Yahoo chief Marissa Mayer will rake in $186 million after its sale

Posted April 27, 2017

So, it has been reported that Yahoo's CEO will be paid $184 million when the sale of Yahoo to Verizon will be completed. At the most recent closing price of $48.15 per share, that's worth about $216 million. This is known as 'golden parachute' compensation, where she is due to receive $3 million in cash, $24,000 in benefits, and $19,971,367 in equity.

A series of acquisitions, such as the social network Tumblr, also failed to pay off for the group, and Yahoo looked to separate the Alibaba stake from its core operations.

Verizon agreed to buy Yahoo past year for $4.83 billion, although the companies renegotiated a lower price after the security breaches were disclosed.

Under Mayer's leadership, Yahoo experienced two unprecedented security breaches affecting more than 1 billion users accounts - with the 2014 incident traced to Russian spies.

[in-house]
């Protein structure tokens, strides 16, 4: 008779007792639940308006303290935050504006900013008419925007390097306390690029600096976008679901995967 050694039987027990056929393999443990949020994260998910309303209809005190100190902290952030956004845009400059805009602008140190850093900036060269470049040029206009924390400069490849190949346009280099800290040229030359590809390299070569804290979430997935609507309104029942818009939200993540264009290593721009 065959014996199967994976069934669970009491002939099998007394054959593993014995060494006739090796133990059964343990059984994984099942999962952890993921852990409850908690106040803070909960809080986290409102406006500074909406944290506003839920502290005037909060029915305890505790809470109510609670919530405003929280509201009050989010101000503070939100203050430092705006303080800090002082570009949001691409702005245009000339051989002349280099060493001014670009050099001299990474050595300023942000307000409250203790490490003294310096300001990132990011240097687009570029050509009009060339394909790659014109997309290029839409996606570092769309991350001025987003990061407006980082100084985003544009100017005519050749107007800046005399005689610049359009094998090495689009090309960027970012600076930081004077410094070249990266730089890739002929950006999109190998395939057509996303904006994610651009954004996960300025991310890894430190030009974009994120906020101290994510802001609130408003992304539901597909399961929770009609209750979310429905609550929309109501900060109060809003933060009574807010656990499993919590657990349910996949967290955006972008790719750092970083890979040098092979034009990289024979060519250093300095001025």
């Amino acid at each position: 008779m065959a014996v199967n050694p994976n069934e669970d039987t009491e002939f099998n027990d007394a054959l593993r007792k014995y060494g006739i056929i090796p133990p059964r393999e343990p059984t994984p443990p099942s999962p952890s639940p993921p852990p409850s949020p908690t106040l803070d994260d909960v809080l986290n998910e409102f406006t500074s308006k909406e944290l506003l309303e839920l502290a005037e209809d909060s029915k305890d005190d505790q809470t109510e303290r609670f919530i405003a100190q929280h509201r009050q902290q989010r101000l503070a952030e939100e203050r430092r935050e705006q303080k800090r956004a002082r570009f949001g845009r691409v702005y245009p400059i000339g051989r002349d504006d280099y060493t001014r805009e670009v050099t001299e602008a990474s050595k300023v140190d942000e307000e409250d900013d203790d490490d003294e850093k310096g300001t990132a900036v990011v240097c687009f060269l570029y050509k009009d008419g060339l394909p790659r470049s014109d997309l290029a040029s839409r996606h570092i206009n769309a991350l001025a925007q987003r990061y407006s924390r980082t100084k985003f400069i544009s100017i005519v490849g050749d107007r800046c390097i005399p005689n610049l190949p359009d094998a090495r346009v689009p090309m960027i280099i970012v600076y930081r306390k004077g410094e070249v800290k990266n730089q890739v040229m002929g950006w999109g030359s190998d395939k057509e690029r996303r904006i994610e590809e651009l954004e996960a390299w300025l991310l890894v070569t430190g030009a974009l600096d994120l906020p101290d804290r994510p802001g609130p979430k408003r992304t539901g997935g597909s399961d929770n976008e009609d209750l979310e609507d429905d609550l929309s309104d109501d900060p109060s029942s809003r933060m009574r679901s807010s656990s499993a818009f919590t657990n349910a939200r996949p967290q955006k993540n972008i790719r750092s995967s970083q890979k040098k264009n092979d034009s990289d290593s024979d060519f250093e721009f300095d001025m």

Dozens of lawsuits followed, and Verizon leveraged the scandal into a $350 million discount off the initial price for Yahoo.

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Yahoo investors are set to vote on the deal this June. A yes vote, which is widely expected, would end Marissa Mayer's largely unsuccessful five-year effort to restore the internet pioneer to greatness.

With that having been said the CEO's payout consists of Yahoo stock, stock options and restricted stock units.

Mayer's plan was initially to expand Yahoo's content business. This will no longer include the valuation of stock she has already sold or the bonus she made a decision to give up due to the massive cyber security breaches revealed earlier a year ago. And though reports have pointed to her exit, Mayer has said only that "for me personally, I'm planning to stay". Mayer is also expected to receive a $23 million severance package, bringing her compensation for her five years in charge of Yahoo to over $200 million. To make matters worse, Verizon threatened they may pull out of the deal as clearly the security measures at Yahoo were subpar.

"As much as people deride her performance, and rightly so to some extent, the reality is she did seemingly add a lot of value from a stock-performance perspective".

As New York Times points out, the massive compensation being received by Yahoo's soon-to-be former chief executive is essentially based on the "208 percent increase in Yahoo's stock price" since she joined the venture from Google back in 2012.